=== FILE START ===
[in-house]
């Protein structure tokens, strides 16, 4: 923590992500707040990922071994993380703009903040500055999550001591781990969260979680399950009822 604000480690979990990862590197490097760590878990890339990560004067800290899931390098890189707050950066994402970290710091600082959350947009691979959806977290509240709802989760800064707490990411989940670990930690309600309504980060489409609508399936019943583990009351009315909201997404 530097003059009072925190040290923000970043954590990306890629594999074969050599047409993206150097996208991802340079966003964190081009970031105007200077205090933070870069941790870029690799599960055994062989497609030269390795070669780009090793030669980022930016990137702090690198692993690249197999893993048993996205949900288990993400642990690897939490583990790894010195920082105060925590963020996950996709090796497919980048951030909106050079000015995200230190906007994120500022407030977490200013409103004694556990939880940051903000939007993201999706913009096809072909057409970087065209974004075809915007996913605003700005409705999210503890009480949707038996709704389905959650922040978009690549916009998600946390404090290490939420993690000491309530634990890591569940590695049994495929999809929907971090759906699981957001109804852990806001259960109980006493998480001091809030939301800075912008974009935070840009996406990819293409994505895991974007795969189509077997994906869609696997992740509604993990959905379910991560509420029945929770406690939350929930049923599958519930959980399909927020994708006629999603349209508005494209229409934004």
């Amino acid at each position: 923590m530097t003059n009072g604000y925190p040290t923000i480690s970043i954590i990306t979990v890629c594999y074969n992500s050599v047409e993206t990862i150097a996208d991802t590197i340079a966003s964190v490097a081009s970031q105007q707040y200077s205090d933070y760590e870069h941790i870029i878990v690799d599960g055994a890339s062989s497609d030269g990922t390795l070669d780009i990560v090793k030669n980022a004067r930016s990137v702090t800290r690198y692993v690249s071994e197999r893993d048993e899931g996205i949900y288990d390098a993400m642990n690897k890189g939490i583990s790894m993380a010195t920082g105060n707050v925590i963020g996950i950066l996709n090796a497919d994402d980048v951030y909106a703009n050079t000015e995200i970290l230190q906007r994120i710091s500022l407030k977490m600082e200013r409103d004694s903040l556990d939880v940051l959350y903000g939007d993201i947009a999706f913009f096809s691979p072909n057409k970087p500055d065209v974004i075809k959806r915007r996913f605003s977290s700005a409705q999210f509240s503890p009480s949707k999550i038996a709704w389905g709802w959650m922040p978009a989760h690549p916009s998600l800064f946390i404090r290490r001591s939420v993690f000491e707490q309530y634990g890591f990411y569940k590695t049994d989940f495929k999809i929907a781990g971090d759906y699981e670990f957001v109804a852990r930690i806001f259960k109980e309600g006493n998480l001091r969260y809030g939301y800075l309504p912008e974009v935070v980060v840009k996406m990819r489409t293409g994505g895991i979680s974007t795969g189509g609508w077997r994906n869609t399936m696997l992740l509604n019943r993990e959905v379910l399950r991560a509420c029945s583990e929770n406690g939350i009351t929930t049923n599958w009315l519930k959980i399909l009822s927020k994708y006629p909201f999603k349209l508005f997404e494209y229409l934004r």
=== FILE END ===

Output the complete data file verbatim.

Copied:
[in-house]
């Protein structure tokens, strides 16, 4: 923590992500707040990922071994993380703009903040500055999550001591781990969260979680399950009822 604000480690979990990862590197490097760590878990890339990560004067800290899931390098890189707050950066994402970290710091600082959350947009691979959806977290509240709802989760800064707490990411989940670990930690309600309504980060489409609508399936019943583990009351009315909201997404 530097003059009072925190040290923000970043954590990306890629594999074969050599047409993206150097996208991802340079966003964190081009970031105007200077205090933070870069941790870029690799599960055994062989497609030269390795070669780009090793030669980022930016990137702090690198692993690249197999893993048993996205949900288990993400642990690897939490583990790894010195920082105060925590963020996950996709090796497919980048951030909106050079000015995200230190906007994120500022407030977490200013409103004694556990939880940051903000939007993201999706913009096809072909057409970087065209974004075809915007996913605003700005409705999210503890009480949707038996709704389905959650922040978009690549916009998600946390404090290490939420993690000491309530634990890591569940590695049994495929999809929907971090759906699981957001109804852990806001259960109980006493998480001091809030939301800075912008974009935070840009996406990819293409994505895991974007795969189509077997994906869609696997992740509604993990959905379910991560509420029945929770406690939350929930049923599958519930959980399909927020994708006629999603349209508005494209229409934004």
């Amino acid at each position: 923590m530097t003059n009072g604000y925190p040290t923000i480690s970043i954590i990306t979990v890629c594999y074969n992500s050599v047409e993206t990862i150097a996208d991802t590197i340079a966003s964190v490097a081009s970031q105007q707040y200077s205090d933070y760590e870069h941790i870029i878990v690799d599960g055994a890339s062989s497609d030269g990922t390795l070669d780009i990560v090793k030669n980022a004067r930016s990137v702090t800290r690198y692993v690249s071994e197999r893993d048993e899931g996205i949900y288990d390098a993400m642990n690897k890189g939490i583990s790894m993380a010195t920082g105060n707050v925590i963020g996950i950066l996709n090796a497919d994402d980048v951030y909106a703009n050079t000015e995200i970290l230190q906007r994120i710091s500022l407030k977490m600082e200013r409103d004694s903040l556990d939880v940051l959350y903000g939007d993201i947009a999706f913009f096809s691979p072909n057409k970087p500055d065209v974004i075809k959806r915007r996913f605003s977290s700005a409705q999210f509240s503890p009480s949707k999550i038996a709704w389905g709802w959650m922040p978009a989760h690549p916009s998600l800064f946390i404090r290490r001591s939420v993690f000491e707490q309530y634990g890591f990411y569940k590695t049994d989940f495929k999809i929907a781990g971090d759906y699981e670990f957001v109804a852990r930690i806001f259960k109980e309600g006493n998480l001091r969260y809030g939301y800075l309504p912008e974009v935070v980060v840009k996406m990819r489409t293409g994505g895991i979680s974007t795969g189509g609508w077997r994906n869609t399936m696997l992740l509604n019943r993990e959905v379910l399950r991560a509420c029945s583990e929770n406690g939350i009351t929930t049923n599958w009315l519930k959980i399909l009822s927020k994708y006629p909201f999603k349209l508005f997404e494209y229409l934004r």